Looks like a fistfull of excellent advice, Eugene, but still, I can't help but
think that a visit to Rod to see what he actually has to show might be quite
enlightening. Never mind rhe jargon, just look at the results.
Why not try to arrange for a gang of half a dozen or so to visit Rod for a
demonstration? All it costs is a couple of hours and some gas for a trip to
S.F. There are worse ways of burning up time...
Eugene Eric Kim wrote:
> The essence of Rod's proposal is great: Let's learn about KM by doing KM,
> starting with the tools we currently have available. I'd be very
> interested to see the reported results of a team doing KM using SDS.
> Here's my proposal: How about studying and doing KM using the tools
> already at our disposal, specifically this mailing list?
> We already have one component of a DKR: the automatic archiving of this
> list into a rudimentary, hierarchical structure. The question now is,
> are there human methods that we can practice to further improve the
> building and maintenance of this DKR?
> I'll propose several, in no particular order. The first is a simple
> one: format your messages intelligently and readably. Poor mail clients
> seem to be the biggest culprit here, but a little human awareness goes a
> long way in fixing this problem. In my opinion, e-mail should be
> formatted for at most 70 character lines with hard-returns at the end of
> each line. MIME messages should be avoided for standard, 7-bit ASCII
> messages. This provides maximum readability for the majority of mail
> clients, and also makes it easier to write translation tools that
> automatically infer structure from unstructured text messages.
> Second, someone should do a periodic summary of this mailing list, with
> links to the appropriate threads and messages. As I mentioned earlier,
> this is already practiced to good effect by several open source
> development communities.
> (As a brief aside, I'd like to dispute Rod's earlier comment that
> engineers don't seem to be anxious to practice KM. On the contrary, I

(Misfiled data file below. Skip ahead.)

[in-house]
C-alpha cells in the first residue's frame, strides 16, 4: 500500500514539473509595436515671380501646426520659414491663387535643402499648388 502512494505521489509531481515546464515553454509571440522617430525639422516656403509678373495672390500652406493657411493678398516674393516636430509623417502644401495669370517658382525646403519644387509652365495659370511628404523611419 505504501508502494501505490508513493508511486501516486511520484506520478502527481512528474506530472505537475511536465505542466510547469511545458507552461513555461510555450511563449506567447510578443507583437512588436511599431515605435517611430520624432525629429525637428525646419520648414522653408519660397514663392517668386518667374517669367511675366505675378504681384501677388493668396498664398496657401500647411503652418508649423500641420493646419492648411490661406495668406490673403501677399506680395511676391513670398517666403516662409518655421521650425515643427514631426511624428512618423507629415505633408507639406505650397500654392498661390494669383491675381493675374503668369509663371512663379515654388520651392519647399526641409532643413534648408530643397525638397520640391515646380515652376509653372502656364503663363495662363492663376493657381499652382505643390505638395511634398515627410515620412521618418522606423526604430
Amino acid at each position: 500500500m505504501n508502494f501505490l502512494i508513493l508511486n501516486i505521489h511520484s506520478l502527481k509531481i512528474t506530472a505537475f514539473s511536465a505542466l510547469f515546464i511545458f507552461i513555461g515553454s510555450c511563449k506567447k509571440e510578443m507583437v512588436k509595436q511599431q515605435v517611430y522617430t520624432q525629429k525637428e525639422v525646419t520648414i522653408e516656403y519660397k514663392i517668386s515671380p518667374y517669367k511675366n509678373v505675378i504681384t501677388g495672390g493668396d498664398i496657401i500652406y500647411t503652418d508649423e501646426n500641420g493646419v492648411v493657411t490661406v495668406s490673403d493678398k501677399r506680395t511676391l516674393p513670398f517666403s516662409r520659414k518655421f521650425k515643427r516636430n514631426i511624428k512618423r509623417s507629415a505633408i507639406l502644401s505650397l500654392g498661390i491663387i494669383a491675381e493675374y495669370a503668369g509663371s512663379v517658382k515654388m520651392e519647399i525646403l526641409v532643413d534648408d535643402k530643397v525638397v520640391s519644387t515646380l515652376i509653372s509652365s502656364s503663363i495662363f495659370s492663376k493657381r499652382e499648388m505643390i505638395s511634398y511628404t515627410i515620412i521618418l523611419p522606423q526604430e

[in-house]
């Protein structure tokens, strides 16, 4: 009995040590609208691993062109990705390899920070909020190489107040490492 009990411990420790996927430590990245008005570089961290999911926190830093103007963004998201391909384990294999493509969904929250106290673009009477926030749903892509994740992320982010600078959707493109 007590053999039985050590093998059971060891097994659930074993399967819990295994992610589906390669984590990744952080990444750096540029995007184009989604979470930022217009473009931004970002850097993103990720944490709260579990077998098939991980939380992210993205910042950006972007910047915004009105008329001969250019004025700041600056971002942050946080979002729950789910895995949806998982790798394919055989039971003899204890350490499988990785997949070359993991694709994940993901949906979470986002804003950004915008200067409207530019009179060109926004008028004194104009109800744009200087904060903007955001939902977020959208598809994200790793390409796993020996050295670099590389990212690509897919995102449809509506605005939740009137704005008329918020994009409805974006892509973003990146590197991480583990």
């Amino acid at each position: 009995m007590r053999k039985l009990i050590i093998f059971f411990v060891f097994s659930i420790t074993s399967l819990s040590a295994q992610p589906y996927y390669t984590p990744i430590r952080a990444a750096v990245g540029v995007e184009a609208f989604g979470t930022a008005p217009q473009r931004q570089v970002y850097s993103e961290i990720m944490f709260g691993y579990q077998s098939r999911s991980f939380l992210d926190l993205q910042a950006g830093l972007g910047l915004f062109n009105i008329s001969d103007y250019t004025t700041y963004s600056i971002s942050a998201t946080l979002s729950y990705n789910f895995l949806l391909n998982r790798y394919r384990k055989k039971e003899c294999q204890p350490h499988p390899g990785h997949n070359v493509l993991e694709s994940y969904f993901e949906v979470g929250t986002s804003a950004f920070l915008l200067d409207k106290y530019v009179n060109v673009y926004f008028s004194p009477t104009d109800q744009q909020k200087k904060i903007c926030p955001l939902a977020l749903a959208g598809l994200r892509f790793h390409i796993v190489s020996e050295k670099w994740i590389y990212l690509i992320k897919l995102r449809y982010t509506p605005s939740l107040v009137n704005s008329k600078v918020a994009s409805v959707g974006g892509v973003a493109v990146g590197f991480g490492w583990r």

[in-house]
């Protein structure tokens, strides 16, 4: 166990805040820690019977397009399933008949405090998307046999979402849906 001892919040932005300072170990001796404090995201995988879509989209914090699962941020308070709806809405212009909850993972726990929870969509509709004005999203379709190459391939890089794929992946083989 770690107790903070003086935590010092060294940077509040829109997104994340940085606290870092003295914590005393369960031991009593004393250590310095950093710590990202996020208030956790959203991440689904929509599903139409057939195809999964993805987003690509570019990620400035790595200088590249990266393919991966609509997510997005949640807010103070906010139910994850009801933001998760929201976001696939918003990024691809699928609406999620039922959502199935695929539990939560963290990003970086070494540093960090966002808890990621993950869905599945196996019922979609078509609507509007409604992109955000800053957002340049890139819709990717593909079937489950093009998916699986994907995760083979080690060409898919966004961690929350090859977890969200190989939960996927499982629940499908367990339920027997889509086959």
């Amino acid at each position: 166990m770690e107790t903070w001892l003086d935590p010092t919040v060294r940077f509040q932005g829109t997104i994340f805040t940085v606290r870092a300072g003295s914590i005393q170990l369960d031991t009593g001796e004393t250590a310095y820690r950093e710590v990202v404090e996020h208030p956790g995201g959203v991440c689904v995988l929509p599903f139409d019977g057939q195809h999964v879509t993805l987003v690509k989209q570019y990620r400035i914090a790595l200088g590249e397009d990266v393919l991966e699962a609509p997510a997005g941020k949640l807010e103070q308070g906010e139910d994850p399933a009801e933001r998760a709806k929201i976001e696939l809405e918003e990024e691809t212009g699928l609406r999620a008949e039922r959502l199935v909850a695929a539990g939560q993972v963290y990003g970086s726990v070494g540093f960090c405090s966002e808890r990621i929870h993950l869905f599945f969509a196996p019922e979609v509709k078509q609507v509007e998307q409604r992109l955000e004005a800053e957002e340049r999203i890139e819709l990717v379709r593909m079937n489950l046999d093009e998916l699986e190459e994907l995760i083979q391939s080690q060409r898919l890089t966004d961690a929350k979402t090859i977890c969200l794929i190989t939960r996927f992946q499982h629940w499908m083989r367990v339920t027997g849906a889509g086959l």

> think that engineers are among the best practitioners of KM, and that many
> of the more interesting innovations in KM have sprung specifically from
> the open source community.)
> Third, link to messages rather than quote them. This is one that Doug is
> constantly promoting, and one that is nontrivial to do with the tools we
> have at our disposal. It's one of those areas that immediately arises as
> a necessary tool feature. Not surprisingly, the only two people who seem
> to practice this -- Doug and Rod -- are people who have tools that support
> this feature by providing granular addressability and some linking
> Fourth, change the subject lines of e-mail to reflect the content of the
> message, not the title of the thread. Lack of foresight has rendered the
> subject header irrelevant. Most subject lines tell me nothing except the
> subject of the first message in the thread and the fact that a message is
> part of a thread. This latter feature is mostly unnecessary today, as
> decent mail clients will use the In-Reply-To header.
> Fifth, develop a charter for this mailing list. This is tremendously
> challenging, especially for a list that has traditionally been broad in
> scope, but I think it is vital for bringing focus to a forum.
> Sixth, highlight significant points in messages by resending them
> (preferably with a link to the original message) in new messages. Eric
> has already been practicing this, where he will take a particularly
> interesting paragraph in a long message, and resend it with a different
> subject and some brief commentary.
> These are just a few suggestions off the top of my head. I would
> definitely like to see those interested in practicing good KM attempt to
> incorporate some of these suggestions. I'd also love to see comments on
> the above as well as new suggestions for practicing KM using existing
> +=== Eugene Eric Kim ===== firstname.lastname@example.org ===== http://www.eekim.com/ ===+
> | "Writer's block is a fancy term made up by whiners so they |
> +===== can have an excuse to drink alcohol." --Steve Martin ===========+
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This archive was generated by hypermail 2b29 : Sun Nov 26 2000 - 19:44:49 PST